11th October 2017 – 25th October 2017
'In Our Time' brings together a selection of prints to show the world as seen by Magnum photographers over a crucial period of the 20th century – documenting a range of human experience through both war and peacetime. The exhibition is drawn from the Magnum Photos archive and demonstrates the continued resonance and relevance of the work of the legendary agency over the past 70 years.
From the historic to the poignant, the exhibition of over 30 photos taken between 1936 and 1987, includes well-known images such as Henri Cartier-Bresson’s photograph of a Gestapo informer at Dessau transition camp (1945), alongside Elliott Erwitt’s simple image of segregation in North Carolina (1950), Eve Arnold’s candid shots of Marilyn Monroe on the set of the Misfits (1960) and Susan Meiselas’s ‘Carnival Strippers’ (1973). These photographs were taken before the advent of the home computer, the internet, mobile phones and citizen journalism, and represents what many term as the ‘golden age’ of photojournalism. The landscape of photojournalism has since changed rapidly, and although Magnum Photos has had to adapt to these changes, it’s idealistic core remains the same. ‘In Our Time’, originally produced to mark Magnum Photos 40th anniversary, remains an influential publication, and was the first introduction to the agency’s work for many, including Magnum’s current president, Thomas Dworzak.
Image: © Ian Berry. South Africa. Transvaal (Gauteng). East Rand. Archbishop Desmond Tutu conducts a funeral service in a makeshift tent for a schoolgirl shot by the police. 1985.
Magnum Print Room, 63 Gee St, London EC1V 3RS
9th September 2017 – 28th October 2017
Magnum photographers Olivia Arthur and Martin Parr have been commissioned by Hull UK City of Culture to create their own, unique portrait of the evolving city. Martin Parr has explored the rich culinary culture of Hull and Olivia Arthur, the creativity of the young people of the city. Collectively, these two series of work, on display for the first time in the exhibition Hull, Portrait of a City, open a discussion as to how we define the culture, landscape and people of Hull.
Olivia Arthur’s black and white photographs explore the youth culture of Hull, from Elvis impersonators to pet snakes, football, bodybuilders, teenage style, relationships and young families. For this commission, Arthur has travelled frequently to the city to build relationships with local young people, enabling her to depict them in domestic interiors or the recreational areas where they spend much of their time. Arthur’s ability to build trust with her subjects has resulted in a series of insightful and honest portraits reflecting the individuality, identity and aspirations of the young people of the city at this crucial time in British history.
With humour and his trademark use of garish colours, Martin Parr has captured the rich culinary landscape of Hull. From classic fish and chips to patty butties, the world-renowned Chip Spice and Hull Pie, to more upmarket vendors appearing up along the regenerated Fruit Market and European and specialist supermarkets – the city’s attitudes, traditions and enthusiasm for global cuisine are depicted in these photographs. Parr is known for his interest in British leisure and consumption – and this new series of over 100 photographs presents a snapshot of the central contribution of food to the character, social life and culture of Hull.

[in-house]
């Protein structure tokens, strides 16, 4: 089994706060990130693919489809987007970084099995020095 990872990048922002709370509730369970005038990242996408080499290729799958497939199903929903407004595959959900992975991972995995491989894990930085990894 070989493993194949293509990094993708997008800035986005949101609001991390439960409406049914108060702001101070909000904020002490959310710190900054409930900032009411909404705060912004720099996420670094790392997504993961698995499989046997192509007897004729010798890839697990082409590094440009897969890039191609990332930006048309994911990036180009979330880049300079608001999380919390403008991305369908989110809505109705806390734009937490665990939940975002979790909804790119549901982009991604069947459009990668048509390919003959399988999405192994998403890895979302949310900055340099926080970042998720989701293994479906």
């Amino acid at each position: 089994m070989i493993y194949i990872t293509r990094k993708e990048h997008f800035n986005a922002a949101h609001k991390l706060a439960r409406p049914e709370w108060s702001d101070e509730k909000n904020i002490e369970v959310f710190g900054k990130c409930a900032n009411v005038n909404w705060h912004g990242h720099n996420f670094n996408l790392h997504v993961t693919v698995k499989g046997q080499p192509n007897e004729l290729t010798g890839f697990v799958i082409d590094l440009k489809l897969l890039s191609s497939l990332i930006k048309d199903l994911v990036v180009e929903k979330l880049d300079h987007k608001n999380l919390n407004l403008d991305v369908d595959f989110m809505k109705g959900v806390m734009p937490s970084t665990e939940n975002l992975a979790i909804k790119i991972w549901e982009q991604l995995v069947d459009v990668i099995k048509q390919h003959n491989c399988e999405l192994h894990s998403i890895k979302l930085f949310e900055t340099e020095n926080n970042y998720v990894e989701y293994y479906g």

Image: © Martin Parr / Magnum Photos
Humber Street Gallery, 64 Humber St, Hull, HU1 1TU
13th October 2017 – 31st December 2017
Grant Simon Rogers is a visual artist who lives and works between London & Berlin. His unique style of photography references a mid-twentieth century cinema technique known as “Day For Night” which gives the impression that many of the pictures are made in the nightime or twilight hours. Using the available daylight he sets up his camera to make a very dark, underexposed image and then using a hand held flash to relight his subjects, trees and plants. The challenge for him is to make a photograph in the camera and to not post process on the computer. All of the pictures in the collection are straight out of the camera with the bare minimum of post processing. He is passionate about the language used in photography stating that “We, the photographers, make the picture. The camera takes it.”
Among the many influences on his works are a blend of Storytelling, European painting and in particular the films of Powell & Pressburger and Akira Kurosawa.
Trained at Portsmouth College of Art, he is passionate about art education and visual literacy and for all ages. He contributes to the free life long learning programmes at the National Gallery and other museums and cultural institutions.
Image: © Grant Simon Rogers
Haslemere Educational Museum, 78 High St, Haslemere GU27 2LA
25th September 2017 – 30th October 2017
Renaissance Photography Prize is an international award that showcases outstanding photography from emerging and established photographers while raising funds to support young women with breast cancer.
This year the prize celebrates its 10th edition. The prize looks to discover talent and celebrate the best in photography, giving image makers access to new opportunities and international audience for their work. Entering gives photographers the chance to have their work seen by a panel of some of the industry’s most influential photography critics, as well as being exhibited and published.
All profit from entry fees is donated to The Lavender Trust at Breast Cancer Care, UK, a charity that supports younger women affected by the disease. Currently, one third of the Lavender Trust’s annual funding comes from the Renaissance Photography Prize.
The Renaissance Photography Prize exhibition presents the judges’ selection of some of the best international photography today. The winners will be announced at the Awards Ceremony on 11th October.
Renaissance Photography Prize was founded in 2007 by Fiona Gifford following her diagnosis with breast cancer at the age of 34. Since then it has raised over £250,000 for the Lavender Trust at Breast Cancer Care.
Image: Enrique. © Poem Baker (United Kingdom)
Getty Images Gallery, 46 Eastcastle St, Fitzrovia, London W1W 8DX
10th October 2017 – 21st October 2017